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Discussion in 'Defensive Carry & Self Defense' started by ATCclears, Jan 8, 2019.
I think she will like it I love the one I have for my shield
I used to have a Terminator backplate on mine, switched that over to "we the people" when I thought about how others might evaluate that. I figure "we the people" would at least give me the response of asking the lawyer to read our founding documents to try and gain the context. The pleasure of forcing them to read those documents would be good enough in my book for what comes next.
And I did not think about the trigger but I did put in another trigger... I also use it at the range and wanted a lighter trigger. I kept going back and forth with do I just want to use another gun for my range time but...
Using what you carry for practice means there won't be any surprises if I ever have to use it for self defense. And why use the cheaper stuff for your carry when you want it to be reliable.
If I was ever asked why I had an upgraded trigger in a carry gun I would respond “so that I could more accurately hit the person trying to kill me without endangering bystanders.”
I've wondered the same. Seems like an urban legend.
The only way I can see a modification being an issue in the legal system is if it hurt or endangered someone. Like a feather touch trigger that goes off unintentionally or some mod that blows the barrel up, etc. Perhaps not even then if otherwise justified.
But I'm not a judge or lawyer, even if I did stay at a Holiday Inn Express once.
More likely to be judged by the media on a slow news day.
Interesting topic, but IMO, much ado about nada.
Unless you have appendicitis. Might save a buck.
Neither violent or profane: "Is this going to be your last day?"
I heard of prosecutions of carriers for using 'out of norm' calibers like 10mm.
It's already in case law (somewhere) you can't make a deadly weapon more deadly, after all dead is dead. As for the rest, my right to express myself is constitutionally guaranteed.
That may be true as far as "deadly weapon" goes, I don't know. However using a gun with reloads or profane customizations in a DGU has caused needless trouble for carriers in the past.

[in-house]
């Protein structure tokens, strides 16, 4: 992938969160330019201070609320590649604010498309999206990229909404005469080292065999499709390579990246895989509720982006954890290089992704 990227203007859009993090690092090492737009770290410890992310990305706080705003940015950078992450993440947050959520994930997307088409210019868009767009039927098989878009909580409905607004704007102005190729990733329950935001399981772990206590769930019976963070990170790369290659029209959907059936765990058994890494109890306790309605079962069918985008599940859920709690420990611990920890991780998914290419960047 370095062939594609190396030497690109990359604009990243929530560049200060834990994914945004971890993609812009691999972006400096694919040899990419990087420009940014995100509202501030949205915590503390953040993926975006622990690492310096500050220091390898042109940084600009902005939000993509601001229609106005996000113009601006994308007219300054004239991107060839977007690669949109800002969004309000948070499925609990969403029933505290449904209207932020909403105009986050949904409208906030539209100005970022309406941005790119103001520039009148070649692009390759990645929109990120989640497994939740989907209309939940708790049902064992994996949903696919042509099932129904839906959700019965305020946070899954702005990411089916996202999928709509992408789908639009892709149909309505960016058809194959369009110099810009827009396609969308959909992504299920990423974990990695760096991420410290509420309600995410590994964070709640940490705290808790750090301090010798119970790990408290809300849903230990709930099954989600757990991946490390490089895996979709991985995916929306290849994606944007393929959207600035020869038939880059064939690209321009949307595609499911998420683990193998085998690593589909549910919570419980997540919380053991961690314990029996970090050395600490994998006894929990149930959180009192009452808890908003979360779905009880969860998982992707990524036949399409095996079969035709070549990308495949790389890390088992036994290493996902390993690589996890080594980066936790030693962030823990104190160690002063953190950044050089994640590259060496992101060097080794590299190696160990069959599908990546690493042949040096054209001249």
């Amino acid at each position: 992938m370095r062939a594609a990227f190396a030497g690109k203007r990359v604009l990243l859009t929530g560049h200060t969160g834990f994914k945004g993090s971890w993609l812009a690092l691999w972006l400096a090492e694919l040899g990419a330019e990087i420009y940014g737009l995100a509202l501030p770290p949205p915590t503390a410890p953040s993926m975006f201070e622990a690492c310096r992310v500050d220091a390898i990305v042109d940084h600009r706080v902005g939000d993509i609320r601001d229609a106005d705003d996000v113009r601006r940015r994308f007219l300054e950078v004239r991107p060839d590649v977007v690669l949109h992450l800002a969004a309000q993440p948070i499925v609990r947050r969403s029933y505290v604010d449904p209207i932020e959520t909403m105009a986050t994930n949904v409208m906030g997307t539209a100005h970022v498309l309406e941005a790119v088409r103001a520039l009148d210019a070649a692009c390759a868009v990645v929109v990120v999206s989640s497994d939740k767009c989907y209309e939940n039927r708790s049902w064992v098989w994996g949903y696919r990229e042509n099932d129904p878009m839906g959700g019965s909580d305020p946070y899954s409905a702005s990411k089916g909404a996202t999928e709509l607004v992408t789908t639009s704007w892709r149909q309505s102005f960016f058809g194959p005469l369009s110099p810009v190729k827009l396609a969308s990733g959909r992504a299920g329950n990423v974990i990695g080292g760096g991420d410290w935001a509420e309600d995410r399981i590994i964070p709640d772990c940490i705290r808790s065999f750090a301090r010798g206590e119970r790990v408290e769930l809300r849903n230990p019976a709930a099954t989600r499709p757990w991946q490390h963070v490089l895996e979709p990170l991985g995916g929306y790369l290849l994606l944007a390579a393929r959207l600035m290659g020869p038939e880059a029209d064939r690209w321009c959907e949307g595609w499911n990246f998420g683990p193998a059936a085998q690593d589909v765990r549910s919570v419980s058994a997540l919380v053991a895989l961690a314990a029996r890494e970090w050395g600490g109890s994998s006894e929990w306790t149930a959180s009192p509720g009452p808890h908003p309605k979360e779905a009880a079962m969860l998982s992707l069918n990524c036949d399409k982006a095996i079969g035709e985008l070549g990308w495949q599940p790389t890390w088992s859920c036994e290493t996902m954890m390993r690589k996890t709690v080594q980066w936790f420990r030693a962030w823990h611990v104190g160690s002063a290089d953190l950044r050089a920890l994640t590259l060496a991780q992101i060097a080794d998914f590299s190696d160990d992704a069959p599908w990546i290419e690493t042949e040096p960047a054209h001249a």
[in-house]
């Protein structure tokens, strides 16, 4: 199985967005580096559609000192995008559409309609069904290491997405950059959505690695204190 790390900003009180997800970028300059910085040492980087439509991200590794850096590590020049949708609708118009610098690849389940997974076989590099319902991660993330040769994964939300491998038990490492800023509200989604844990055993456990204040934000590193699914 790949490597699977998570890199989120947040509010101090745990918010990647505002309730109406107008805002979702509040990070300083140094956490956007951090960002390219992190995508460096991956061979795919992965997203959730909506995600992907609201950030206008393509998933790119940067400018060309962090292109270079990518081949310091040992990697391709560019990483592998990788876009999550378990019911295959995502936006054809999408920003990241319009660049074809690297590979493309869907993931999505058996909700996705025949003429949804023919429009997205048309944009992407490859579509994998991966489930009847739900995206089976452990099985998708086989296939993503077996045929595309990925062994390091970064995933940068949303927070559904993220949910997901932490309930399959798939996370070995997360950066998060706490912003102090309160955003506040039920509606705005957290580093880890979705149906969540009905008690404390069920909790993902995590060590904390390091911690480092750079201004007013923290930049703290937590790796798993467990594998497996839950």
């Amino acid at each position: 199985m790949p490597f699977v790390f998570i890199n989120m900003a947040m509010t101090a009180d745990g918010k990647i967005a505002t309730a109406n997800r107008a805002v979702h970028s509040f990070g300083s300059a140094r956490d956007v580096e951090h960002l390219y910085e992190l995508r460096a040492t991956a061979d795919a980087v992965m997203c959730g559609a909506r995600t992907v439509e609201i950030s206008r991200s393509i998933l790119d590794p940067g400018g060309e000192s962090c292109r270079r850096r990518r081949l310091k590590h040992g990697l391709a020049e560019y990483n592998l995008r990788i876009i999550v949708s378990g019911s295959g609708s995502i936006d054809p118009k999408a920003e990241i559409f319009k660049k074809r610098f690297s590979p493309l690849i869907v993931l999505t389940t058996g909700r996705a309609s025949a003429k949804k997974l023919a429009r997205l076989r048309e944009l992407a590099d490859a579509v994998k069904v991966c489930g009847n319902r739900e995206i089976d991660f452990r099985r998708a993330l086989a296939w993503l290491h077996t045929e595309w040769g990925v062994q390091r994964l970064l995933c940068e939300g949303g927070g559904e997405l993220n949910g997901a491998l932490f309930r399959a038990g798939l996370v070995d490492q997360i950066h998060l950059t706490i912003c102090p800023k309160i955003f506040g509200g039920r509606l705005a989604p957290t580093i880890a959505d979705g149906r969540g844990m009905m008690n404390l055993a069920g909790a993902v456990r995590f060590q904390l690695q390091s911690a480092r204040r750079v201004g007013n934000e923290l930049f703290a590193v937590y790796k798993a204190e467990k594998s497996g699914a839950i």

Guns: Appearances Matter
"I would opine that perhaps, if Harold Fish had used a J-frame .38 special, and had fired once instead of three times with his 10mm Kimber, and if he didn’t have an expansive gun collection, he might never have been indicted by that grand jury."
Really Marty?...you can do better than that. I guess that means anyone that owns a few guns and gets into a shooting is at a legal disadvantage? Too much on the theory "What if", but next to nothing about the facts of the incident.
So if a firefighter has that firefighter back cover or whatever on his personal Glock, he'd get in trouble for that?
Somethin' ain't addin' up.
Yep, all the SJW's know that the Maltese cross is a Nazi symbol.
A bunch of useful idiots.
They needed better lawyers
having a "hair trigger" on a concealed is stupid anyways. Besides the law youre asking to get your own self in medical trouble with that imo.
Reading the incident story of Mr.Fish:
No, I do not believe it would have mattered if he had a J frame .38 vs. his 10mm.
Second, one shot from a snub .38 may not have been fatal, (or any other caliber, no flame) so the question is moot.
By prosecutor’s theory, he was a “gun nut” anyway, for owning multiple firearms. His 10mm didn’t really play a factor.
And, unless you use only use FMJ, we are all in trouble.
AZ changed the SD law as to burden of proof, perhaps because of this case.
Although it is “kind of” an example because at least the minutia issues were mentioned, I do not think it makes it applicable.
Grand jury is a strange animal and it was not used at trial.
Summary-appearance (of the weapon) didn’t matter.
I haven’t reviewed the details of the Harold Fish case but based on the article above the irrelevant information was discussed in grand jury testimony, not in trial. Grand juries do not decide guilt or innocence. The irrelevant information (gun nut inquisition) was apparently properly excluded from his trial. Grand jury indictments are not difficult to obtain because they are one sided events, run by a prosecutor. As the saying goes “you can indict a ham sandwich.”
I haven't read all of the replies so this may be redundant, but Massad Ayoob (for whom I have great respect) weighed in on the concept.
How Gun Decorations Can Send the Wrong Message to a Jury